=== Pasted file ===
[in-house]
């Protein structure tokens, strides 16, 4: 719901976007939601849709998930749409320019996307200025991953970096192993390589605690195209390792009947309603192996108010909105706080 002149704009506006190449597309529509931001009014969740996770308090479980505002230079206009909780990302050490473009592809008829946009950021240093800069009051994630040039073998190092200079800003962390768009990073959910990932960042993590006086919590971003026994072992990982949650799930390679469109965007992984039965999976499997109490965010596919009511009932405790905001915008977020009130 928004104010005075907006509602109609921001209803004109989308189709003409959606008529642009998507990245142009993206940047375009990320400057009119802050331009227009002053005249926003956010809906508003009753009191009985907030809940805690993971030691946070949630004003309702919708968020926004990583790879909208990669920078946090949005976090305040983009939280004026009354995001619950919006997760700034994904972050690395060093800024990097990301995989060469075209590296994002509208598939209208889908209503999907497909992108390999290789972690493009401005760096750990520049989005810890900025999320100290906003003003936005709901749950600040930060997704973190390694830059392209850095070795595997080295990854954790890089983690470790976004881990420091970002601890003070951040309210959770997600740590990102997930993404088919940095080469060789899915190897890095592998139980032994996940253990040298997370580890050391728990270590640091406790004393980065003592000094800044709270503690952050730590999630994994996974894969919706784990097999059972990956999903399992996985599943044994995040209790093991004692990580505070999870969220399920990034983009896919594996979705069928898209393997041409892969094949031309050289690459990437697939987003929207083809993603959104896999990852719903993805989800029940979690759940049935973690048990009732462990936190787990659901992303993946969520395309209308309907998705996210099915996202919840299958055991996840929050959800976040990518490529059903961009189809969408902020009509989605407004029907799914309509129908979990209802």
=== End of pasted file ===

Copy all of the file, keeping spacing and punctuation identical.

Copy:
[in-house]
């Protein structure tokens, strides 16, 4: 719901976007939601849709998930749409320019996307200025991953970096192993390589605690195209390792009947309603192996108010909105706080 002149704009506006190449597309529509931001009014969740996770308090479980505002230079206009909780990302050490473009592809008829946009950021240093800069009051994630040039073998190092200079800003962390768009990073959910990932960042993590006086919590971003026994072992990982949650799930390679469109965007992984039965999976499997109490965010596919009511009932405790905001915008977020009130 928004104010005075907006509602109609921001209803004109989308189709003409959606008529642009998507990245142009993206940047375009990320400057009119802050331009227009002053005249926003956010809906508003009753009191009985907030809940805690993971030691946070949630004003309702919708968020926004990583790879909208990669920078946090949005976090305040983009939280004026009354995001619950919006997760700034994904972050690395060093800024990097990301995989060469075209590296994002509208598939209208889908209503999907497909992108390999290789972690493009401005760096750990520049989005810890900025999320100290906003003003936005709901749950600040930060997704973190390694830059392209850095070795595997080295990854954790890089983690470790976004881990420091970002601890003070951040309210959770997600740590990102997930993404088919940095080469060789899915190897890095592998139980032994996940253990040298997370580890050391728990270590640091406790004393980065003592000094800044709270503690952050730590999630994994996974894969919706784990097999059972990956999903399992996985599943044994995040209790093991004692990580505070999870969220399920990034983009896919594996979705069928898209393997041409892969094949031309050289690459990437697939987003929207083809993603959104896999990852719903993805989800029940979690759940049935973690048990009732462990936190787990659901992303993946969520395309209308309907998705996210099915996202919840299958055991996840929050959800976040990518490529059903961009189809969408902020009509989605407004029907799914309509129908979990209802």